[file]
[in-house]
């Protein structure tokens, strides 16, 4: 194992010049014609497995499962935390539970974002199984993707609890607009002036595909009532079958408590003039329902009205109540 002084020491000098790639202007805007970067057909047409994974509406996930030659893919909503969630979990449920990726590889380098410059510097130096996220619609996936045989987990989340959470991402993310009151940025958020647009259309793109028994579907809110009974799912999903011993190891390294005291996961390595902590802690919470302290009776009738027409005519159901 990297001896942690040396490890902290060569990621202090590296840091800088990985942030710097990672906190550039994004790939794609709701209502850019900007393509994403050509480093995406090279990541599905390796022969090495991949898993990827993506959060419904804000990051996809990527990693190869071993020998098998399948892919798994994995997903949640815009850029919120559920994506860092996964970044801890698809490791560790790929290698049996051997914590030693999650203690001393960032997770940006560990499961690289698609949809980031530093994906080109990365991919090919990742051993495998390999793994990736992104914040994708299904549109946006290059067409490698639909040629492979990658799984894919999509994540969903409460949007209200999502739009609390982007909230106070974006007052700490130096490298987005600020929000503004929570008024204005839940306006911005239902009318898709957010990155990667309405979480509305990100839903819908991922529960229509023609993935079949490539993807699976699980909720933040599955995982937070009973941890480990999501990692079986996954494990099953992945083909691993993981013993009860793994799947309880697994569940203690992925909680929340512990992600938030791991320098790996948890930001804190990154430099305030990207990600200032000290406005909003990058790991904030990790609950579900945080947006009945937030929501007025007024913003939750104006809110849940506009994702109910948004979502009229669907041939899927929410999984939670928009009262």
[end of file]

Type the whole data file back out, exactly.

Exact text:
[in-house]
């Protein structure tokens, strides 16, 4: 194992010049014609497995499962935390539970974002199984993707609890607009002036595909009532079958408590003039329902009205109540 002084020491000098790639202007805007970067057909047409994974509406996930030659893919909503969630979990449920990726590889380098410059510097130096996220619609996936045989987990989340959470991402993310009151940025958020647009259309793109028994579907809110009974799912999903011993190891390294005291996961390595902590802690919470302290009776009738027409005519159901 990297001896942690040396490890902290060569990621202090590296840091800088990985942030710097990672906190550039994004790939794609709701209502850019900007393509994403050509480093995406090279990541599905390796022969090495991949898993990827993506959060419904804000990051996809990527990693190869071993020998098998399948892919798994994995997903949640815009850029919120559920994506860092996964970044801890698809490791560790790929290698049996051997914590030693999650203690001393960032997770940006560990499961690289698609949809980031530093994906080109990365991919090919990742051993495998390999793994990736992104914040994708299904549109946006290059067409490698639909040629492979990658799984894919999509994540969903409460949007209200999502739009609390982007909230106070974006007052700490130096490298987005600020929000503004929570008024204005839940306006911005239902009318898709957010990155990667309405979480509305990100839903819908991922529960229509023609993935079949490539993807699976699980909720933040599955995982937070009973941890480990999501990692079986996954494990099953992945083909691993993981013993009860793994799947309880697994569940203690992925909680929340512990992600938030791991320098790996948890930001804190990154430099305030990207990600200032000290406005909003990058790991904030990790609950579900945080947006009945937030929501007025007024913003939750104006809110849940506009994702109910948004979502009229669907041939899927929410999984939670928009009262």